Additionally. This solution helped me. The key is the sda1(in my case) in which efi boot resides. Have to check it in /etc/fstab in your linux distro:
Identifying if an Ubuntu has been installed in UEFI mode
An Ubuntu installed in UEFI mode can be detected the following way: its /etc/fstab file contains an UEFI partition (mount point: /boot/efi) it uses the grub-efi bootloader (not grub-pc) from the installed Ubuntu, open a terminal (Ctrl+Alt+T) then type the following command:
[ -d /sys/firmware/efi ] && echo "Installed in UEFI mode" || echo "Installed in Legacy mode"
If it shows: "installed in uefi mode" then you're home. Just few another steps.
Boot repair install:
sudo add-apt-repository ppa:yannubuntu/boot-repair
sudo apt-get update
sudo apt-get install -y boot-repair && boot-repair
Note: Do not follow this procedure if your computer is already booting correctly. Use this procedure only if you believe you've accidentally installed Ubuntu in BIOS/CSM/legacy mode and you want it to boot in UEFI/UEFI mode.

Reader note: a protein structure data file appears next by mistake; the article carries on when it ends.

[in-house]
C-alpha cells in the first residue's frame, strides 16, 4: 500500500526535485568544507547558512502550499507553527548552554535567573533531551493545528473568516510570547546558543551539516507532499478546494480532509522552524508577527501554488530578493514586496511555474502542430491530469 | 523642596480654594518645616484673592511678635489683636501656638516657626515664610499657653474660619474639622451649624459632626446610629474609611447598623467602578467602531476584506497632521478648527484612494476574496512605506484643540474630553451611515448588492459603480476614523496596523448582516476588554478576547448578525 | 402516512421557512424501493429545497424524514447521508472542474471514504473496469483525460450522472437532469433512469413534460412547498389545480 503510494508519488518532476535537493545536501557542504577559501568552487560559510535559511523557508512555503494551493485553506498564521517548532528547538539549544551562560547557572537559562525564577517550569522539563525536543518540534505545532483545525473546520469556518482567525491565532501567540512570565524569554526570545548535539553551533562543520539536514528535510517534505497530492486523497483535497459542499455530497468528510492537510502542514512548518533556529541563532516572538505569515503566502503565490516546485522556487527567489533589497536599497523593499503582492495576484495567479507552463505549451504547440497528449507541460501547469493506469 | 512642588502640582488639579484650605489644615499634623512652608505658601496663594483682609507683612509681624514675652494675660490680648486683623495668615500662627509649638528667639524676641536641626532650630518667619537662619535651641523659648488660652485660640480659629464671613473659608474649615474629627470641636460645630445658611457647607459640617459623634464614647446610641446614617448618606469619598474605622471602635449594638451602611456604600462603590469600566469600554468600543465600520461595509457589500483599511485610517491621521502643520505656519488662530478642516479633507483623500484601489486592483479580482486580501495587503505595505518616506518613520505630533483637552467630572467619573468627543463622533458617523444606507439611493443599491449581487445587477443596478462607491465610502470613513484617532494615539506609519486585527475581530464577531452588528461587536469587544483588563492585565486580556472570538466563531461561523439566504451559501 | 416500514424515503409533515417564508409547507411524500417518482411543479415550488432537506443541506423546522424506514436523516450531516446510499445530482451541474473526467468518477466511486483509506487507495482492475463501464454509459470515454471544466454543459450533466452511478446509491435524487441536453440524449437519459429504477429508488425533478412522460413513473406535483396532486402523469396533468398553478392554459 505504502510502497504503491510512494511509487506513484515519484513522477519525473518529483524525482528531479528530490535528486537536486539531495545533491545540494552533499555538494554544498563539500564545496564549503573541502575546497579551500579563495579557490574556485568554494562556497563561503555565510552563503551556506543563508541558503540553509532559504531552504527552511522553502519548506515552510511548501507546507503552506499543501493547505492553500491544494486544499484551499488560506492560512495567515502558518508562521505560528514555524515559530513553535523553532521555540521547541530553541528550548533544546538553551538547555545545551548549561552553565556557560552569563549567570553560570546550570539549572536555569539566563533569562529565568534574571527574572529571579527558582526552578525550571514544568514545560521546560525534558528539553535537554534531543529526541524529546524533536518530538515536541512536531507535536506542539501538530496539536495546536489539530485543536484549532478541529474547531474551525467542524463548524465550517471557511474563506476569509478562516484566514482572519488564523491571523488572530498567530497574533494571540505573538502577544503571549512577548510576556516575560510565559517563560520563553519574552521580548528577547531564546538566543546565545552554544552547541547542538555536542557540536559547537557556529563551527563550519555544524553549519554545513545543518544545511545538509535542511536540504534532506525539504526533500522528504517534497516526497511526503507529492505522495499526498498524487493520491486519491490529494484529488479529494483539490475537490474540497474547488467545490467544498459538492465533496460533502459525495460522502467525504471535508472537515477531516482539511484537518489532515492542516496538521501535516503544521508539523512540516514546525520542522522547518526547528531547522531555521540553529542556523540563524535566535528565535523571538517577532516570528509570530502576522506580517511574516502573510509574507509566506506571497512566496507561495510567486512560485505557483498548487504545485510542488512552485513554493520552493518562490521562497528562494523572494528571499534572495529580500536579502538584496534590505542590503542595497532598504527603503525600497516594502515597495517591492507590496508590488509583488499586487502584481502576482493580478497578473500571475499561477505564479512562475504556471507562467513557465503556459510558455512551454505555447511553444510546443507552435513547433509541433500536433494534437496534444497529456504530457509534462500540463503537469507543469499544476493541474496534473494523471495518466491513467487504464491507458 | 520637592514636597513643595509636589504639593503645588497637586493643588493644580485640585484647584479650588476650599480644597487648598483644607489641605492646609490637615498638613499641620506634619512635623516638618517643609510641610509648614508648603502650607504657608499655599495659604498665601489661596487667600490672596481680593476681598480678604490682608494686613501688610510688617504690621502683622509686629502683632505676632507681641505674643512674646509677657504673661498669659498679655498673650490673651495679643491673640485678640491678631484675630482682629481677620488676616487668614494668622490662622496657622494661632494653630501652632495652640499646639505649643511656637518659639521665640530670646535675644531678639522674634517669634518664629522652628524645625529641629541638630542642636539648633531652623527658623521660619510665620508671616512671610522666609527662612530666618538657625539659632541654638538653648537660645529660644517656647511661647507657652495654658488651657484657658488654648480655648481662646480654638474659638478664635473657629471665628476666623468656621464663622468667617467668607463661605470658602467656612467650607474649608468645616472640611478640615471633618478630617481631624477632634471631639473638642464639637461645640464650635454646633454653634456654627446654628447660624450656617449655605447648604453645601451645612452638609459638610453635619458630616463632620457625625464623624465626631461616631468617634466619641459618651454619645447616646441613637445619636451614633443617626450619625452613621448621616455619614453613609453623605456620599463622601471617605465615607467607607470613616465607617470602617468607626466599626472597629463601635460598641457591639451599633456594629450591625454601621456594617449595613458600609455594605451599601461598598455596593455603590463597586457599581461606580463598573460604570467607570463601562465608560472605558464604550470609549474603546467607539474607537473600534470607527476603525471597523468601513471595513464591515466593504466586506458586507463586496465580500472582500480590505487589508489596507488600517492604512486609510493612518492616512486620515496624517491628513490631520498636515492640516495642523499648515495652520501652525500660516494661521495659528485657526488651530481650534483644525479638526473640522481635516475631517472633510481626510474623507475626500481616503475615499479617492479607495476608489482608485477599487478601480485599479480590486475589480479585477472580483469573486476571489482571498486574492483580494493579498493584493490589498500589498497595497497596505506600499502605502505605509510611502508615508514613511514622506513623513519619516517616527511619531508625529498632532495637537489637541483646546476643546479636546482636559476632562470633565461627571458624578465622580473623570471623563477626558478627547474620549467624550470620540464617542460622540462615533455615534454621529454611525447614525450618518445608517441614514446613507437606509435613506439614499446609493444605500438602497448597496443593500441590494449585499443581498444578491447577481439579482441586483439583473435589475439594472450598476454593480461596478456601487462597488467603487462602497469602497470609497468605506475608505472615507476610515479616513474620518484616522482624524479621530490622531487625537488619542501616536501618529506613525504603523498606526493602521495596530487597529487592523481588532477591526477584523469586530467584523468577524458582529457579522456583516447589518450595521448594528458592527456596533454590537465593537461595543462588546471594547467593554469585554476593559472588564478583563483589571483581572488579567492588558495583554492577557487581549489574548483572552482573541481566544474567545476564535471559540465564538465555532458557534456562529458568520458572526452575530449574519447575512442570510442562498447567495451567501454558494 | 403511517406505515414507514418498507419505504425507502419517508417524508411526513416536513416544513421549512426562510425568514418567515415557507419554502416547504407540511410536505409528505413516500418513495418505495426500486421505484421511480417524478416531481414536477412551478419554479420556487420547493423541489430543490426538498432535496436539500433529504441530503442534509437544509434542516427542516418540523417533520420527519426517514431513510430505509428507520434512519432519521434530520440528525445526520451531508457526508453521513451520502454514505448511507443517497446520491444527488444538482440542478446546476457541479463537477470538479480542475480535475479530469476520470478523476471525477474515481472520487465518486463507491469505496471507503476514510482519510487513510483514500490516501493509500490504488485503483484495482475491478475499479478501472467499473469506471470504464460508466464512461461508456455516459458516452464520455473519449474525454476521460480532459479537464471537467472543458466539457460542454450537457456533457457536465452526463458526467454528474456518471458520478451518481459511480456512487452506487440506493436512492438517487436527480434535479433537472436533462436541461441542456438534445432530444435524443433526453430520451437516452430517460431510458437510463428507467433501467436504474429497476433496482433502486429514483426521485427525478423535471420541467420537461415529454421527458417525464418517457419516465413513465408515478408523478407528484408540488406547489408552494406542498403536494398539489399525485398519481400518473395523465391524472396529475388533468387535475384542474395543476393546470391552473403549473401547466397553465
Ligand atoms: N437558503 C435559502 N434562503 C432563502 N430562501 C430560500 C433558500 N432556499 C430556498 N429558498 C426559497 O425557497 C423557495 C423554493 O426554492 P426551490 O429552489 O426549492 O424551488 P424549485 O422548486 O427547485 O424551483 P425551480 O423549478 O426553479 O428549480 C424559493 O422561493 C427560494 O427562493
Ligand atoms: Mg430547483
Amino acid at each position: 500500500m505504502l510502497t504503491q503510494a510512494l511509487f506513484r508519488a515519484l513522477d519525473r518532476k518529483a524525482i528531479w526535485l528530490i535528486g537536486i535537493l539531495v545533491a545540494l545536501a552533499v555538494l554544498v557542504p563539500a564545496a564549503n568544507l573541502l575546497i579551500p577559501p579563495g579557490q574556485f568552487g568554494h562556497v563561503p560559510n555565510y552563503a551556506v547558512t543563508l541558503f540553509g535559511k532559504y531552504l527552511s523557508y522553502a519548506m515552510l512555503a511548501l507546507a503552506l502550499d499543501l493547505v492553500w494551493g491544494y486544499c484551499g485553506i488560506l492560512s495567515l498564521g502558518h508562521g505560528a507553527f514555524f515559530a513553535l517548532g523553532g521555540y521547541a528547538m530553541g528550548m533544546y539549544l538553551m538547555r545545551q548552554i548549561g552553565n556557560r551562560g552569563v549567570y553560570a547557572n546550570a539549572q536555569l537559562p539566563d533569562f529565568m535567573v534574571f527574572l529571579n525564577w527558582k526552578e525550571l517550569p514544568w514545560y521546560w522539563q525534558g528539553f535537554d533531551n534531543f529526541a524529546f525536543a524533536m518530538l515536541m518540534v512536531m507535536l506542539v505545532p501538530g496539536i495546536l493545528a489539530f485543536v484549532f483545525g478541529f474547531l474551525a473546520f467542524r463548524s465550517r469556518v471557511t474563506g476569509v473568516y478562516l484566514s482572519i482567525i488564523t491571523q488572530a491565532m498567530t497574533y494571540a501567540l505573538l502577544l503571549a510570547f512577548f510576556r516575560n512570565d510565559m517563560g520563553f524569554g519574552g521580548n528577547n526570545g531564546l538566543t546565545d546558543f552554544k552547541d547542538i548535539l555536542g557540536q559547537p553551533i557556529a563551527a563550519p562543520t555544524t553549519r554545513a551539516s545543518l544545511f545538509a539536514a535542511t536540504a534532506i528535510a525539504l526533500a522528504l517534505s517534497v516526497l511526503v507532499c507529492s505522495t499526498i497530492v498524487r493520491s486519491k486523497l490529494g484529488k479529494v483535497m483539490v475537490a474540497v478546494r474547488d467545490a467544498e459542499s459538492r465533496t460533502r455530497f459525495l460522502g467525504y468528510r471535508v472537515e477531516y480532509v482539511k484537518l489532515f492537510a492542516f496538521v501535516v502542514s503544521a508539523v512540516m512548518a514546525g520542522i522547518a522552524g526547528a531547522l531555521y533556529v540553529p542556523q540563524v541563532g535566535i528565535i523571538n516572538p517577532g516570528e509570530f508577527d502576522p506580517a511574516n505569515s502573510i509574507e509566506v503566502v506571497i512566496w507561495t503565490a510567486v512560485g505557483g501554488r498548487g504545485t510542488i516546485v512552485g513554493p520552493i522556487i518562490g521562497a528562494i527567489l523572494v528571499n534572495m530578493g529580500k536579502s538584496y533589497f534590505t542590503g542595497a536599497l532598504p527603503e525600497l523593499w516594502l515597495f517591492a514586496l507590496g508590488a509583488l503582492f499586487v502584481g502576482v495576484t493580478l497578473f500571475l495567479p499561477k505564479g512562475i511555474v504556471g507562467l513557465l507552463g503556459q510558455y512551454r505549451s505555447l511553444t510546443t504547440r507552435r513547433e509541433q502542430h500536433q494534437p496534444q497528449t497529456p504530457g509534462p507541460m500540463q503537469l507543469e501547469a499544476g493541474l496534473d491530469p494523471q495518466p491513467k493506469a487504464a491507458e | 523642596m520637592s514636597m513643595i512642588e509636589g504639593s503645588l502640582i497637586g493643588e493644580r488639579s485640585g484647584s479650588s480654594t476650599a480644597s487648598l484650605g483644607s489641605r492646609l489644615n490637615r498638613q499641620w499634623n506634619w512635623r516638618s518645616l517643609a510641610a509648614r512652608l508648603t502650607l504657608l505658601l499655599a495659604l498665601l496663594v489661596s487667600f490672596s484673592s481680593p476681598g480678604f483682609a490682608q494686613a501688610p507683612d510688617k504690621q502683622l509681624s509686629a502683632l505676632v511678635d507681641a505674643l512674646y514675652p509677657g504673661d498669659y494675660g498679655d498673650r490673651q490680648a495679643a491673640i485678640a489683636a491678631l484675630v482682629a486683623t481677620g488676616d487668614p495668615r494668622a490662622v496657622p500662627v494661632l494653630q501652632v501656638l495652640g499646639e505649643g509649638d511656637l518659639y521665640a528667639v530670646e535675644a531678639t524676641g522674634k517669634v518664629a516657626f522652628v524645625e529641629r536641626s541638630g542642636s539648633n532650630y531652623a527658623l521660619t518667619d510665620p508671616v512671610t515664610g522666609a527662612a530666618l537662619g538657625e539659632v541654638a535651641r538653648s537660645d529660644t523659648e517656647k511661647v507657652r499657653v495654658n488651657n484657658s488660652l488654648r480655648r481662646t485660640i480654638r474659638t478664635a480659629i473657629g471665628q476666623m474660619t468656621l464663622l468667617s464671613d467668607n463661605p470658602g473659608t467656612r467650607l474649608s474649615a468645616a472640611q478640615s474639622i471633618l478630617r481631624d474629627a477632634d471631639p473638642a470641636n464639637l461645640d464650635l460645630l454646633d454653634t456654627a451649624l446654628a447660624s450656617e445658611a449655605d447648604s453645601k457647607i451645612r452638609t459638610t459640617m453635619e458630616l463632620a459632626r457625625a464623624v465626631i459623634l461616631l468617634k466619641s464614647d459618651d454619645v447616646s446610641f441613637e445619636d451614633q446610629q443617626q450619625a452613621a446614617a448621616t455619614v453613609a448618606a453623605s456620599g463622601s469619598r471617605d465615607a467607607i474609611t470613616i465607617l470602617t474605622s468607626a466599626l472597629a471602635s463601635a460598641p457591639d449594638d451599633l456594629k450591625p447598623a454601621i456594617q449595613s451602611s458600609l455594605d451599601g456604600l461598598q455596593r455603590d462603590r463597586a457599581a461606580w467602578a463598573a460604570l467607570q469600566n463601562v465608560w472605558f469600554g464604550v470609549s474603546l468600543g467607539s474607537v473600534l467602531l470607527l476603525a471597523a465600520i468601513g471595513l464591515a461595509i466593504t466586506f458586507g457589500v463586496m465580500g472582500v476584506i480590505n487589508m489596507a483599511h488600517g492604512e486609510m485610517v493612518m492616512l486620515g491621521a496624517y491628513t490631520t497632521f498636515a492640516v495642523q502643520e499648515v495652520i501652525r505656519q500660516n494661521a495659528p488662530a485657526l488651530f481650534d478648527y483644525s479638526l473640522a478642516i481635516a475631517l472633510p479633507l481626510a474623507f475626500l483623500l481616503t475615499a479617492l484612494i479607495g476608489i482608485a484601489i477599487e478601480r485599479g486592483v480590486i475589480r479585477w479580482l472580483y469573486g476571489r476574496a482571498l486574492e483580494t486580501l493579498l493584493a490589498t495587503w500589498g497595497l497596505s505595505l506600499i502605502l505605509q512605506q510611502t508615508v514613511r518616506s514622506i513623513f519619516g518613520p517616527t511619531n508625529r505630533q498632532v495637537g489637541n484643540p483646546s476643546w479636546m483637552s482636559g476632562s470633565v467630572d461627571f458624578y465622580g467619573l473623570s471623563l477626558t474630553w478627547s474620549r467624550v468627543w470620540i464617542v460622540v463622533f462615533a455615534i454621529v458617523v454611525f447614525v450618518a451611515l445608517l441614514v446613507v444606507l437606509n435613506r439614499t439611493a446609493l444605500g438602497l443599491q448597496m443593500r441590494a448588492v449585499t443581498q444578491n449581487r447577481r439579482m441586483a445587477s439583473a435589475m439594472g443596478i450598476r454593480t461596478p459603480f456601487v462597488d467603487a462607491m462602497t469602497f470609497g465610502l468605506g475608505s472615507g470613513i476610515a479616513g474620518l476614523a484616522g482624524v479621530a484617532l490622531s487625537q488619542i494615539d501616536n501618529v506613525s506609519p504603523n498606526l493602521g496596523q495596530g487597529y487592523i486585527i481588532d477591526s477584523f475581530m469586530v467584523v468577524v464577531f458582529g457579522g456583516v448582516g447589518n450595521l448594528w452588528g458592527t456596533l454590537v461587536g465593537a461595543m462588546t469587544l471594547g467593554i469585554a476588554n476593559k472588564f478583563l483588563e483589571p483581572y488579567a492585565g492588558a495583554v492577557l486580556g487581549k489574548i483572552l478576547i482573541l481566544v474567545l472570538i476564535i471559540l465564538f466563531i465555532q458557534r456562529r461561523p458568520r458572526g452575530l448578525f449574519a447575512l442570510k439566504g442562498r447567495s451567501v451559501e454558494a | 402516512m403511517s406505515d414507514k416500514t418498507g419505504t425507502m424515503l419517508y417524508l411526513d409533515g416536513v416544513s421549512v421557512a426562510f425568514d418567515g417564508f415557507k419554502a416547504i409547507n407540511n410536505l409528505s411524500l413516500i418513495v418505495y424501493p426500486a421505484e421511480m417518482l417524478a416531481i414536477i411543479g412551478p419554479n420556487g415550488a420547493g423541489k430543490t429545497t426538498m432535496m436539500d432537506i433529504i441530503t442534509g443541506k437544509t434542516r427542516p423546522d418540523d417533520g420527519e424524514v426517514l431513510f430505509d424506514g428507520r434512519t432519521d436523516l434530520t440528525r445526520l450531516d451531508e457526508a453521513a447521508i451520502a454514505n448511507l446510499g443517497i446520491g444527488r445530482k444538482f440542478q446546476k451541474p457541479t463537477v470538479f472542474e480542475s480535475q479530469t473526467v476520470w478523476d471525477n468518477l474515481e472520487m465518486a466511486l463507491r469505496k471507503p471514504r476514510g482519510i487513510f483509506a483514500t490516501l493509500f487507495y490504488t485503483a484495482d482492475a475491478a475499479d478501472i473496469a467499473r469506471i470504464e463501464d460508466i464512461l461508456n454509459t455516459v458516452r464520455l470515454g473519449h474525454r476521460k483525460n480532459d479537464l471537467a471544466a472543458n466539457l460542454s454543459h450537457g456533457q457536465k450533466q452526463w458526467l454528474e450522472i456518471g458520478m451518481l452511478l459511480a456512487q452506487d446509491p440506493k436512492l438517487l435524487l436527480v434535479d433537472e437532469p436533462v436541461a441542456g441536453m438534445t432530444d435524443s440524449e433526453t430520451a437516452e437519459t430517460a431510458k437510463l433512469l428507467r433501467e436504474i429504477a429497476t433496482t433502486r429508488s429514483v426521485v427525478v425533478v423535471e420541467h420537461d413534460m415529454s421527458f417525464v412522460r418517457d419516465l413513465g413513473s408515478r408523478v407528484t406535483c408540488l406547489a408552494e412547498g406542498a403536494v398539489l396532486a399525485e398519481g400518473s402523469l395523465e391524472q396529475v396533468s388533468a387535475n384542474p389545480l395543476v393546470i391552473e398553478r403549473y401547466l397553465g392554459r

Start Boot-Repair, click on "Advanced options", go to the "GRUB location" tab.
- If you do not see a "Separate /boot/efi partition" line, this means that your PC does not have any UEFI partition.
In this case, exit Boot-Repair, then create an UEFI partition (see the "Creating an UEFI partition" paragraph above).
- If you see a "Separate /boot/efi partition" line, tick it then click the "Apply" button.
Boot repair will ask to fire some commands during the installation. Fire them. Should go ok. If not perhaps wrong partition for grub is chosen.
Also like it has been written in this post the uncheck box "secure boot" in "Grub Options" TAB
Boot Repair UI view
Hope this helps in future threads. The key is to install /repair grub using this boot/efi separate partition. In other cases commands which boot-repair asks for don't work at all.
- Comprehensive guide to UEFI idea Link 1